This is potentially the most combustible part of the entire writing and publication process. A couple of years ago I sent out an earlier version to get corrections and comments back. I got a few brief notes, but overall the response was muted.
I could have taken that as a Cease and Desist notice, but I'd already put in too much work. Worst case scenario, I thought, I'll just change all the names and locations. Even put it out under a pseudonym and not tell anyone. That's the paranoia of a self-publishing author busily trampling on his family's memories.
Anxiety is one of my governing emotions as the release date approaches. One relative, who's name was changed in the book, warned me that anything published about Vietnam gets read by the Communist government. I certainly wasn't going to censor myself and let the “red menace” off lightly, so my fingers will be crossed next time I apply for a visa.
So far one family member has completed it. She is said to be happy and is bugging her siblings to finish it too so they can talk about it. Her brother scanned through the book and was colorful with irony that he only appears on half a dozen pages.
The release process has been complicated as Amazon does not offer any opportunity to control when the book actually gets posted. 6-8 weeks was, I think, the window. So I submitted it in late January, worrying that it might not be up by March 8th. It was posted in early February.
My purpose behind picking March 8th as a release date is partly to coincide with the Vietnam War's 50th Anniversary. The other is that to have the best chance of getting into the top 100 rankings of one of Amazon's sub-genres, sales have to be bunched together.
If most of the book's purchases come on Sunday and Monday, I might get into a top something-something list and become visible to readers not searching for the book directly.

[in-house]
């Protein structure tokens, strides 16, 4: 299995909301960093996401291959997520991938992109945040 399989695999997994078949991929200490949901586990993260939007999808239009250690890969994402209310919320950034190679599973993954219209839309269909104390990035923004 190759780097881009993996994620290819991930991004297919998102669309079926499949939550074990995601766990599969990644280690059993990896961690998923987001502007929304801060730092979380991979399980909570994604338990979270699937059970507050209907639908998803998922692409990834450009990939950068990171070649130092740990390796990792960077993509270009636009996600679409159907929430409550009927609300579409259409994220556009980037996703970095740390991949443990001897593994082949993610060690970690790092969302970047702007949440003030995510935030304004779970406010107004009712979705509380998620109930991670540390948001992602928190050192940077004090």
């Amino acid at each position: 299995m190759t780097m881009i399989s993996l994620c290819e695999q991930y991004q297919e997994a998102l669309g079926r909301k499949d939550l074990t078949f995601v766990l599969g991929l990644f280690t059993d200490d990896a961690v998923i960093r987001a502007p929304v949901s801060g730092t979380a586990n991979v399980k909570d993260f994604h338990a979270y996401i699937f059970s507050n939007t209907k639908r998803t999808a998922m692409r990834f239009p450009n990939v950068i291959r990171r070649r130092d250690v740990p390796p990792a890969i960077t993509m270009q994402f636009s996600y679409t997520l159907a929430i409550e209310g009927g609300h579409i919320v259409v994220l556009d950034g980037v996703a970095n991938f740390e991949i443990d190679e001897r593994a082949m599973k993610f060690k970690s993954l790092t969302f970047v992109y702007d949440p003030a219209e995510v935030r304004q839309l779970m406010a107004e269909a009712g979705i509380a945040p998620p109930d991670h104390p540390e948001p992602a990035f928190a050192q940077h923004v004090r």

That – in a nutshell – is one whole half of my marketing strategy.
The other half has been to convince Vietnam history professors that my book is worth a look. I figure if I can get it on a college reading list or two that can't be bad, right?
So I sent a brief outline of the book to forty scholars in the field and was chuffed to get about ten positive responses back. One professor simply replied to say that he has told his library to get it on the shelves.
Institutions favorably representing themselves include the Universities of New York, Vanderbilt, Maryland, Illinois, California-Irvine, Cornell and Harvard.
The professor from Cornell recently published his own book on the war. He said he wished Uprooted had been available during his research. On reflection I don't think his work suffered too much – He won a Pulitzer.
All that said, these responses were based on their reading of my summary, not the book itself.
So Captain Paranoia returns to remind me that their goodwill may take a slide on a full reading. However, what is a blog for if not for uncomfortable over-sharing.
You will be relieved to know that, while these posts will continue through April, I have plenty of material to steer me away from sales-figure introspection:
Was Vietnam an Un-winnable War for the U.S?
Why did Vietnamese soldiers fighting for the South fare so badly while those fighting for the North performed so well?
What were the boat people running from?
That may be my last post, and will coincide with April 30th, which is the 40th Anniversary of the fall of Saigon.
I feel that it's important to note that Uprooted is not, first and foremost, a history book. For the hard sell, I will hand over to these Amazon reviewers:
“gives you a fascinating insight into an unfamiliar culture whilst also providing a gripping and engaging plot”
“this is a book that stays with you long after you have put it down”
“captures the fear and frustration of his characters as they try to deal with a political landscape that is constantly changing”
“really interesting and often quite moving. Overall, the book tells an amazing story”
“I hope that one of the several excellent Vietnamese filmmakers gets funding for a TV drama, based on this book”
“There is ... plenty of suspense about how and whether Tung and his family will survive”
“The book is in some ways is a Vietnamese parallel of ... Farewell, My Concubine”
And to repeat once more, if you plan to buy a copy, please do it on Amazon this Sunday.
I'll send out a reminder on the day. It is available in paperback ($18.99 or £13.89) and Kindle edition is ($4.99). The Kindle is on the U.S. Amazon site, but not the UK one. I don't know why that would be.
If you've read this far, grateful thanks. I'll endeavor to be more interesting next week!